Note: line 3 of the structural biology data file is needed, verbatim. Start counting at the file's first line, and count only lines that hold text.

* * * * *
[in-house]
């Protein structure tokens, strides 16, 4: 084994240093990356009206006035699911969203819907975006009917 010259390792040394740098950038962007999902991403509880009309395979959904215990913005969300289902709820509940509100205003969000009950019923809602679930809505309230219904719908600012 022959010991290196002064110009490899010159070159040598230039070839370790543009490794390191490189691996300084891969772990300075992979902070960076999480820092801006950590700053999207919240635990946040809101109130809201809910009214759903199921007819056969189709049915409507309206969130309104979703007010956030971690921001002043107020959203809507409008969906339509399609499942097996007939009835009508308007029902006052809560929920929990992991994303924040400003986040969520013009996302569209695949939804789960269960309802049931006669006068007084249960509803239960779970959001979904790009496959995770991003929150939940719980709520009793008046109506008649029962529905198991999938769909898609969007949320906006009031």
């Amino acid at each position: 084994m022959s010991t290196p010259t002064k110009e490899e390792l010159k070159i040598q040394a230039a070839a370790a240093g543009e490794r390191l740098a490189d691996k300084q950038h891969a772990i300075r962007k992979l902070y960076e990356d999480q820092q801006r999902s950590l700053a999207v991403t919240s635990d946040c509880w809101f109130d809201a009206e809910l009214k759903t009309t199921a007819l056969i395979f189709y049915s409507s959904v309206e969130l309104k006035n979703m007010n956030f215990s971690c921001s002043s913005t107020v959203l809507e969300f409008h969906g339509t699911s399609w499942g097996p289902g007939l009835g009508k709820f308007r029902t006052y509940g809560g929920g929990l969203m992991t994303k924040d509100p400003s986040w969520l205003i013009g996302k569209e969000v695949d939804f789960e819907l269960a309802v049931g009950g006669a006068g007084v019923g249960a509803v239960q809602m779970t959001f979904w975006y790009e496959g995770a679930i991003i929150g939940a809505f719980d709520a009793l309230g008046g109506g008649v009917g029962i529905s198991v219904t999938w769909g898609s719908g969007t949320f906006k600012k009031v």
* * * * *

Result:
């Amino acid at each position: 084994m022959s010991t290196p010259t002064k110009e490899e390792l010159k070159i040598q040394a230039a070839a370790a240093g543009e490794r390191l740098a490189d691996k300084q950038h891969a772990i300075r962007k992979l902070y960076e990356d999480q820092q801006r999902s950590l700053a999207v991403t919240s635990d946040c509880w809101f109130d809201a009206e809910l009214k759903t009309t199921a007819l056969i395979f189709y049915s409507s959904v309206e969130l309104k006035n979703m007010n956030f215990s971690c921001s002043s913005t107020v959203l809507e969300f409008h969906g339509t699911s399609w499942g097996p289902g007939l009835g009508k709820f308007r029902t006052y509940g809560g929920g929990l969203m992991t994303k924040d509100p400003s986040w969520l205003i013009g996302k569209e969000v695949d939804f789960e819907l269960a309802v049931g009950g006669a006068g007084v019923g249960a509803v239960q809602m779970t959001f979904w975006y790009e496959g995770a679930i991003i929150g939940a809505f719980d709520a009793l309230g008046g109506g008649v009917g029962i529905s198991v219904t999938w769909g898609s719908g969007t949320f906006k600012k009031v």